The mechanism of ultrasonic exfoliation involves ultrasonic waves in liquid media creating bubbles or voids in the liquid, which generate shear forces or cavitation bubbles upon collapsing, which then break up the bulk 2D materials into mono- and few-layer nanosheets [15,16]. The choice of solvent for LPE is made based on surface energy considerations, compatible solvents include NMP, dimethylformamide (DMF), N,N-dimethylacetamide (DMA), γ-butyrolactone (GBL), 1,3-dimethyl-2-imidazolidinone (DMEU), and ortho-dichlorobenzene (o-DCB) [12,17,18]. Exfoliation in NMP has led to minimally oxidized graphene sheets with approximately 28% monolayer flakes, and more than 75% of sheets with a thickness of less than six layers [12].

An alternative to LPE that has subsequently been developed is electrochemical exfoliation, whereby graphene is exfoliated in an electrolyte from an electrode made of graphite [19]. In electrochemical exfoliation, ions from the electrolyte flow towards the graphite electrode and intercalate between the graphene layers. The electrochemical reaction provides a driving force to break van der Waals forces, leading to exfoliation [20]. Electrochemical exfoliation offers an alternative to LPE that is both scalable and widely available. It has been used to make graphene for various applications, including energy storage [21,22].

Both ultrasound-assisted LPE and electrochemical exfoliation result in solutions that contain flakes of different sizes, that is, the solutions are polydisperse. Polydispersity is a significant problem regarding the use of solution-processed graphene, because many applications are size-dependent. On the one hand, for example, for use in composites, flakes with lateral sizes larger than 1 µm are preferred [23]. On the other hand, thinner (thus also laterally smaller [24]) flakes have a higher transparency, with potential use in transparent conductors. Size selection of 2D material flakes in solution has thus become a key challenge for the practical use of solution-processed 2D materials [24,25].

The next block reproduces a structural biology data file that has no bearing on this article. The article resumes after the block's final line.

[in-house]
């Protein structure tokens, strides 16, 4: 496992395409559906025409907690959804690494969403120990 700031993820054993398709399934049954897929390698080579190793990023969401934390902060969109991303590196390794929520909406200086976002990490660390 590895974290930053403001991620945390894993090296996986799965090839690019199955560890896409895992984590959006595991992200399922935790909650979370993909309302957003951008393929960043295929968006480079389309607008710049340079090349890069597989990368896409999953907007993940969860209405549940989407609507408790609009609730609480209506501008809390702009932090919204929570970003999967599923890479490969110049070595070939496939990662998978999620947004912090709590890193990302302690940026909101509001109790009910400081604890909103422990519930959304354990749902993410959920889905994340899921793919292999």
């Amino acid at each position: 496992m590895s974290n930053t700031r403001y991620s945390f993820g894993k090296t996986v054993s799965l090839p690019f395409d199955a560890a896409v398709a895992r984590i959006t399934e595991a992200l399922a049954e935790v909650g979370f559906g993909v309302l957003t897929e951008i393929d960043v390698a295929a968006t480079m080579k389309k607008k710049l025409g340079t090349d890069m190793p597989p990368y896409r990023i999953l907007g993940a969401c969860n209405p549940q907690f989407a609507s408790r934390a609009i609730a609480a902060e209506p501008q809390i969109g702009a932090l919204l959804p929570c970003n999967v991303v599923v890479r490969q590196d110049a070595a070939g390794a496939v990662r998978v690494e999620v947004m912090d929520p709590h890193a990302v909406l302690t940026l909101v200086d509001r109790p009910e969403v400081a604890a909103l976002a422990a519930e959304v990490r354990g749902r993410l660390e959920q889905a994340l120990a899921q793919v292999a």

The flake size can either be controlled during exfoliation or selected after exfoliation. Processing parameters that control flake size during exfoliation include the choice and concentration of solvent [25], a process control alternating sonication with shear mixing [26], or the duration of exfoliation [27]. Using LPE for 2D materials that are size-selected during exfoliation limits their use to research groups with expertise in this method. After exfoliation, sizes can be selected by centrifugal processing, which narrows the nanosheet size and thickness distribution, depending on the centrifugation parameters. However, it is important to consider the impact of buoyant density and drag coefficient of the materials, as well as the viscosity of the solvent and many other parameters to achieve the desired results [28]. It was demonstrated by Coleman et al. that controlled centrifugation can be used for the selection of liquid-phase exfoliated graphene dispersions with mean flake sizes in the range from 1 to 3.5 µm [29]. Since centrifugation is a much more facile process than exfoliation, and centrifuges are widely available, post-exfoliation size selection is the route to take towards the mass use of 2D materials in solution.